Lanisha Brown, left, Joycelyn Clifton and Maria Hernandez star in Our Song. It plays tomorrow at 6:30 p.m. at the Pawtucket Film Festival.
BY BRYAN ROURKE
JOURNAL STAFF WRITER
Rick Roth has a master plan. At the moment, it's cleverly concealed within the Pawtucket Film Festival, which begins this weekend.
On the surface, it looks like a fine and fledgling festival, now in its third year. But look closely. Or, better yet, look back.
The first year, the festival ran two nights; the next year it ran three; and now it will go four.
Surely you can see where this is going. Roth is creating a cinematic monster!
"Soon we'll do 300 nights!" says Roth, the festival's producer.
Maybe you imagine the sound of sinister laughter, as from some mad scientist in an old and especially bad movie. But Roth's not laughing.
"People laugh," he says. "But I'm serious."
In a city that once had several movie theaters but now has none, Roth has laid film festival roots. Someday, he hopes, these roots will grow, rise up and return a permanent Pawtucket venue for film.
This is his master plan. Brace yourself. It involves an ax, which Roth is ready and willing to wield.
"This festival is the thin edge of the wedge," Roth says. "We're reintroducing film into this community."
That's nice, you say, but, perhaps, Pawtucket makes you pause. A film festival there?
Yes, there's a film festival there, and, frankly, Roth is a little irritated more Rhode Islanders aren't more familiar with it.
"It's easier to bring people down from Boston to see the films than people from Providence," Roth says. "I think they're ignorant about Pawtucket. It has a bad rep. People think of corruption with the mayor, pollution and economic downturn."
That's Pawtucket's past, Roth says, not its present.
"The river is beautiful and this is an extremely artist-friendly town. People don't know it."
Here's what you need to know. The festival happens in a 75-seat venue in the Visitors Center, located downtown. Tickets are $10, but that includes food, beverages, live music and a T-shirt.
"We try to do things a little different," Roth says. "Instead of selling people on films they've already heard of and bringing in the usual suspects, we try to make a fun evening."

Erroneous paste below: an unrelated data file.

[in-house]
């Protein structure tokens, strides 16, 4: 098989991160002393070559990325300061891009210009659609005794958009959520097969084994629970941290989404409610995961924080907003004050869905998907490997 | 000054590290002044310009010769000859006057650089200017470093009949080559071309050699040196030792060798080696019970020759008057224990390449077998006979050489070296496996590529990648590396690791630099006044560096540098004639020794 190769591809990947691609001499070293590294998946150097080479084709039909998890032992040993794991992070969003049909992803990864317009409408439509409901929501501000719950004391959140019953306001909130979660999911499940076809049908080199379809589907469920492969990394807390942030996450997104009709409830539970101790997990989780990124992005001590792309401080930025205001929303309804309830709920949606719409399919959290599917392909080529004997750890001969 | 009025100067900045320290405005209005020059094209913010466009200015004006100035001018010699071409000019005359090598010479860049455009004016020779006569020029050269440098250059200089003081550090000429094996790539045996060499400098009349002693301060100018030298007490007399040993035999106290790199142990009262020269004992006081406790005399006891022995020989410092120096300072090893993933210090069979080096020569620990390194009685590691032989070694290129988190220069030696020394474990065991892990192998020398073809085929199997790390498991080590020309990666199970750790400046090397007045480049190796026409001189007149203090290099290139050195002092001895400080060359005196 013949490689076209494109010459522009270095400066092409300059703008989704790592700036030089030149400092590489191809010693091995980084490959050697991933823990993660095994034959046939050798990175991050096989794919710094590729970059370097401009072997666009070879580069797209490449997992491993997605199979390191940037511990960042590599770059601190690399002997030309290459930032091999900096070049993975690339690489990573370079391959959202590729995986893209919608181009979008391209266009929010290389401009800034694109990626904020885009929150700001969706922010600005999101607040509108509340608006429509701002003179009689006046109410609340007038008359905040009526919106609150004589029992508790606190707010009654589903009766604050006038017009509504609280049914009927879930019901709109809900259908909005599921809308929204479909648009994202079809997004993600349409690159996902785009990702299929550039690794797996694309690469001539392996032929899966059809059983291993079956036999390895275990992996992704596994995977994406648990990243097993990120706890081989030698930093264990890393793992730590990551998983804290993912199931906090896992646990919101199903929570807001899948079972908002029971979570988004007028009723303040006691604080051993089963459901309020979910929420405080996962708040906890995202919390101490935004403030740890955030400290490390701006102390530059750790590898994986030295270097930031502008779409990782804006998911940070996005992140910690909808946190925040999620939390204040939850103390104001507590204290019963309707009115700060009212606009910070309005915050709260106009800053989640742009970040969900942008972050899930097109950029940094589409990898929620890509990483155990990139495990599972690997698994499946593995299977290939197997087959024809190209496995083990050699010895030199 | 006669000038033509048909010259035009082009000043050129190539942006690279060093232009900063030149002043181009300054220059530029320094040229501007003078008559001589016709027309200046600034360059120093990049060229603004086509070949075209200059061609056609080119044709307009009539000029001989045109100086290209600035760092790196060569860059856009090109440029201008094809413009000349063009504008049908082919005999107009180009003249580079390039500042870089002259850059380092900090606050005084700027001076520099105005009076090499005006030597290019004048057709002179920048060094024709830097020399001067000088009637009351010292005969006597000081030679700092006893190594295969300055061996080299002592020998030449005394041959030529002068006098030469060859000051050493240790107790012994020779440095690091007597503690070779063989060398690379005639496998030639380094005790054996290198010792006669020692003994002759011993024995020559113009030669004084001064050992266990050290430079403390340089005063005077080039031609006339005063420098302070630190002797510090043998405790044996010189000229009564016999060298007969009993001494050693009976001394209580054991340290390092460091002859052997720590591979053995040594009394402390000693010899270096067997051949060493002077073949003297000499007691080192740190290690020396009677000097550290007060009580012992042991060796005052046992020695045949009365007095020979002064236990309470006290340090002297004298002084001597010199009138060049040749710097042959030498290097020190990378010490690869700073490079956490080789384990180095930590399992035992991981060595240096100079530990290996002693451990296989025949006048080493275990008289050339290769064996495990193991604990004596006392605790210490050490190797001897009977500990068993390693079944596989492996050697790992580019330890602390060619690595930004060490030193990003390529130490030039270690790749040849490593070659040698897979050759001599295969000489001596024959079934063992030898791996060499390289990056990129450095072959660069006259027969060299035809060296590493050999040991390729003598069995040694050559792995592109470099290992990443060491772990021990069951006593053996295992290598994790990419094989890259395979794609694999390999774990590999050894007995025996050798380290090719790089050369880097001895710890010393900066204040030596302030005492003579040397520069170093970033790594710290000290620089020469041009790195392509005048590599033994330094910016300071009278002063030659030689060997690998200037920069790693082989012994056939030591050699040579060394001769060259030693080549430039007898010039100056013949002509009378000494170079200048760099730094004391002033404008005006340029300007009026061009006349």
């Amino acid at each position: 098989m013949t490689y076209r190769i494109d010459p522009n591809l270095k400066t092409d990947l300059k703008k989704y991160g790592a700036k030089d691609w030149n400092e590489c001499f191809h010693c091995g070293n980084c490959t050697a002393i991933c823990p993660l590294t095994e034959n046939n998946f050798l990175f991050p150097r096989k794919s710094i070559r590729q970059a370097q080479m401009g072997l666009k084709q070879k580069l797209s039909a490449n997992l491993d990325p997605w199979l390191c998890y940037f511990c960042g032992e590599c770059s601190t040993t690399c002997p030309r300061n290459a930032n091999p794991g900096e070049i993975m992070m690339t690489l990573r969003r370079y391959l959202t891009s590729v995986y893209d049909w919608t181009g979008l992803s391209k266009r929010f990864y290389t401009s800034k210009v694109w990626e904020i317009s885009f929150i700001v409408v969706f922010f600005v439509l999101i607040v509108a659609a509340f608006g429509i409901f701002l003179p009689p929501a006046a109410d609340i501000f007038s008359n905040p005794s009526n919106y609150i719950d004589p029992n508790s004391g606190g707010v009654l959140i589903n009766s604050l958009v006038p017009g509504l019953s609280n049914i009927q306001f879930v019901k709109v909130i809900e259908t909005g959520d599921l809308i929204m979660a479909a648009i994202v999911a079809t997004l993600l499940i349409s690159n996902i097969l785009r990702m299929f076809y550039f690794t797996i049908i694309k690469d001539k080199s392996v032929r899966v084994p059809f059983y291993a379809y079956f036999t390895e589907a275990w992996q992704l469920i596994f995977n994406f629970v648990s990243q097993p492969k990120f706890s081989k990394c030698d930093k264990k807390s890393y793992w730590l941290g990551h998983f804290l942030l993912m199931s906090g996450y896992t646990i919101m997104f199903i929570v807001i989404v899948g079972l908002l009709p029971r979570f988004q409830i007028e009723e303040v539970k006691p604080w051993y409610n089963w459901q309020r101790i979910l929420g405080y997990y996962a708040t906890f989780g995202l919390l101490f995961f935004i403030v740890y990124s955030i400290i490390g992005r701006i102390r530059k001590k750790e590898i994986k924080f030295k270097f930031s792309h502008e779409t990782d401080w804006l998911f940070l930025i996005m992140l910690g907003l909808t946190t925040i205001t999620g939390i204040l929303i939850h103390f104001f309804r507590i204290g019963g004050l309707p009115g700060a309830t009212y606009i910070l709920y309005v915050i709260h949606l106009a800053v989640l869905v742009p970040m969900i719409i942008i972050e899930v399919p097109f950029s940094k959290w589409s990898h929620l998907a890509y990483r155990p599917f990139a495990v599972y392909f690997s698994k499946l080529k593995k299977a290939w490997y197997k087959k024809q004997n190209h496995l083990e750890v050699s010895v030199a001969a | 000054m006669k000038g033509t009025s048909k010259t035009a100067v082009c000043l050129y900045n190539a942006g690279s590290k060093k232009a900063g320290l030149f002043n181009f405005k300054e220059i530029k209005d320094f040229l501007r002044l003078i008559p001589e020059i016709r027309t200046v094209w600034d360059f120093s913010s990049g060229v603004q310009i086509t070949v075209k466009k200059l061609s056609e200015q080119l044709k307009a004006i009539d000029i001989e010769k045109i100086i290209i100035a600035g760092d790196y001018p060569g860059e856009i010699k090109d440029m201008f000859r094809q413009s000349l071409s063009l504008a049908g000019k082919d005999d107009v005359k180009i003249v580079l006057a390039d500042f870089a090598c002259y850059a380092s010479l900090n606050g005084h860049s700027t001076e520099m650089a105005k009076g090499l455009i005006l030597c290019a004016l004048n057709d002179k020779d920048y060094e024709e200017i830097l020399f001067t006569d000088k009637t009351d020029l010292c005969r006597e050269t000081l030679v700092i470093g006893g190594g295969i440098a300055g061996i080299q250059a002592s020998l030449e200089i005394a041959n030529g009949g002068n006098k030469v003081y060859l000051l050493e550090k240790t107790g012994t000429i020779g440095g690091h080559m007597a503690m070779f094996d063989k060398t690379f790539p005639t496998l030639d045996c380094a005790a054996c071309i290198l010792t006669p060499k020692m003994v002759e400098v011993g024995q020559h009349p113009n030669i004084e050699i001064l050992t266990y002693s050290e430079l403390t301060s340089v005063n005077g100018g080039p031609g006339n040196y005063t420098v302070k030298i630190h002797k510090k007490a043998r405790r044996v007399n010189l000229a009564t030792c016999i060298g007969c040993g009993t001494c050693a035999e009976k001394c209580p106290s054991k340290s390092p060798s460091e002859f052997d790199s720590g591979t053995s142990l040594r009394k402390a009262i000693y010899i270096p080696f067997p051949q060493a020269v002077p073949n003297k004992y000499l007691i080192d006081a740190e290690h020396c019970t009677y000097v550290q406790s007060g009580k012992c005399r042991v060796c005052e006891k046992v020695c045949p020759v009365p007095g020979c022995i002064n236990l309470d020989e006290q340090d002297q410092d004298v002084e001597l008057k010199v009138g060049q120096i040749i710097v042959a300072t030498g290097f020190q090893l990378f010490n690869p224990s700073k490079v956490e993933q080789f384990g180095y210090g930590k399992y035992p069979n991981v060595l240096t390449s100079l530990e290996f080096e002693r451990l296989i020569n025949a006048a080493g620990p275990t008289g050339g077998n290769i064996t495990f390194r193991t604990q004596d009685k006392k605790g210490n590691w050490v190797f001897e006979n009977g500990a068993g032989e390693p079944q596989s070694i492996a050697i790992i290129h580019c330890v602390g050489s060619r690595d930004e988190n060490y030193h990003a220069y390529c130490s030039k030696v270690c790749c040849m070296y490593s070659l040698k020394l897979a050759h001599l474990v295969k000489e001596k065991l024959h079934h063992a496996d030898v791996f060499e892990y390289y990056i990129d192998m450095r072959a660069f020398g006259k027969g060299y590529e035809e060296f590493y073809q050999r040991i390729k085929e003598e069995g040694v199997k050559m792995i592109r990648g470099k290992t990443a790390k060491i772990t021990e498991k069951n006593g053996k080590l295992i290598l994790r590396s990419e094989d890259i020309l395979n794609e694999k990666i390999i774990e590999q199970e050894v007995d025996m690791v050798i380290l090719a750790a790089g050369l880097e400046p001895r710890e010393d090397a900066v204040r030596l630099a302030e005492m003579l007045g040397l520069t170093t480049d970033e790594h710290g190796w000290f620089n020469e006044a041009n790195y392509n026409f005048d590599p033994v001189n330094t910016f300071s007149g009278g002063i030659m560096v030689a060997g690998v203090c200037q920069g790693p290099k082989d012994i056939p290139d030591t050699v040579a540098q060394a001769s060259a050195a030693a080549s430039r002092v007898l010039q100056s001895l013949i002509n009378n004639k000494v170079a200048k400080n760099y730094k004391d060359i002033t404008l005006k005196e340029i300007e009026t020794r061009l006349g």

The phrase film festival doesn't help. But that's what this is.
"It sounds like something film students would go to," Roth says. "I want this to be more fun."
The festival features four full-length productions -- two documentaries and two features. It also involves several short films by local filmmakers.
"Some of the shorts are two minutes," Roth says. "If you can't sit through that, you've got trouble."
The first film to be shown, tomorrow at 6:30 p.m., is Our Song, by Jim McKay of New York. It's a story about three teenage girls in a marching band in a predominantly black neighborhood of New York.
"In independent films, Jim McKay is really well known, which doesn't make him well known to the general public," Roth says.
On Sunday at 6:30 p.m., the documentary La Boda & La Escuela, by Hannah Weyer of New York, will be shown. It chronicles the life of a female Mexican farm hand.
"It's educational, and it's just plain artfully done," Roth says.
Another documentary, Mai's America, by Marlo Poras of Framingham, Mass., will run on Thursday, Sept. 19, at 6:30 p.m. This documentary, which was previously shown on PBS, is about a Vietnamese exchange student coming to America and studying in the South.
The last film, Don't Ask, Don't Tell, by Jackie Egan of New York, runs Sunday, Sept. 22, at 6:30 p.m.
"It's basically Mystery Science Theater, but done artfully," Roth says. "It's an old science-fiction movie with the dialogue redubbed, and instead of people turning into aliens, they turn gay."